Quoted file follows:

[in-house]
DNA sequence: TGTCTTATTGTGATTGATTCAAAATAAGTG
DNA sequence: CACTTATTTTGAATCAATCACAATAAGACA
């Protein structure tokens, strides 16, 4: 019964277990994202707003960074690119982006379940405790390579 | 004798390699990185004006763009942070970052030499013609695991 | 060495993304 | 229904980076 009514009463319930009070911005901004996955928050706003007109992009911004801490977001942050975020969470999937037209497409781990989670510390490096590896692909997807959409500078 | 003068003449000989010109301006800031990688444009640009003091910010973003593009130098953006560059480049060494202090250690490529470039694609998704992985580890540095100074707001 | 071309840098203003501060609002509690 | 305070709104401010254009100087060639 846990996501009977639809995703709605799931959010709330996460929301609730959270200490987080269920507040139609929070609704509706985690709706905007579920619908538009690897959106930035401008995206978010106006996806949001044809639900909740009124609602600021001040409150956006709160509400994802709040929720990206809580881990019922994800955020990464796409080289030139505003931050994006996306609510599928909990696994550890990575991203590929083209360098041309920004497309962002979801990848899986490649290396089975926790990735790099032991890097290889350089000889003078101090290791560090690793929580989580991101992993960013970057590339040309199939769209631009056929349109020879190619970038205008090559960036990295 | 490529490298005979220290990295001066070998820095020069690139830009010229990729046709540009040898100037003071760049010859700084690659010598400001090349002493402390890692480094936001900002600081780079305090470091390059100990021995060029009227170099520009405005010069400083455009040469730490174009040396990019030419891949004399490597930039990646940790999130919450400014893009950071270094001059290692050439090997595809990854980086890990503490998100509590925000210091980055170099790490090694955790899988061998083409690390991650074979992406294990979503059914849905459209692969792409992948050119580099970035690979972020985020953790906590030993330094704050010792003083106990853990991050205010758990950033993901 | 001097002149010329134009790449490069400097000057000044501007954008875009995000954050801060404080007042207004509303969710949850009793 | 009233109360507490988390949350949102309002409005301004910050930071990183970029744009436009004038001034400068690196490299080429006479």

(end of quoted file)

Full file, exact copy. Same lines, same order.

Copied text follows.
[in-house]
DNA sequence: TGTCTTATTGTGATTGATTCAAAATAAGTG
DNA sequence: CACTTATTTTGAATCAATCACAATAAGACA
């Protein structure tokens, strides 16, 4: 019964277990994202707003960074690119982006379940405790390579 | 004798390699990185004006763009942070970052030499013609695991 | 060495993304 | 229904980076 009514009463319930009070911005901004996955928050706003007109992009911004801490977001942050975020969470999937037209497409781990989670510390490096590896692909997807959409500078 | 003068003449000989010109301006800031990688444009640009003091910010973003593009130098953006560059480049060494202090250690490529470039694609998704992985580890540095100074707001 | 071309840098203003501060609002509690 | 305070709104401010254009100087060639 846990996501009977639809995703709605799931959010709330996460929301609730959270200490987080269920507040139609929070609704509706985690709706905007579920619908538009690897959106930035401008995206978010106006996806949001044809639900909740009124609602600021001040409150956006709160509400994802709040929720990206809580881990019922994800955020990464796409080289030139505003931050994006996306609510599928909990696994550890990575991203590929083209360098041309920004497309962002979801990848899986490649290396089975926790990735790099032991890097290889350089000889003078101090290791560090690793929580989580991101992993960013970057590339040309199939769209631009056929349109020879190619970038205008090559960036990295 | 490529490298005979220290990295001066070998820095020069690139830009010229990729046709540009040898100037003071760049010859700084690659010598400001090349002493402390890692480094936001900002600081780079305090470091390059100990021995060029009227170099520009405005010069400083455009040469730490174009040396990019030419891949004399490597930039990646940790999130919450400014893009950071270094001059290692050439090997595809990854980086890990503490998100509590925000210091980055170099790490090694955790899988061998083409690390991650074979992406294990979503059914849905459209692969792409992948050119580099970035690979972020985020953790906590030993330094704050010792003083106990853990991050205010758990950033993901 | 001097002149010329134009790449490069400097000057000044501007954008875009995000954050801060404080007042207004509303969710949850009793 | 009233109360507490988390949350949102309002409005301004910050930071990183970029744009436009004038001034400068690196490299080429006479």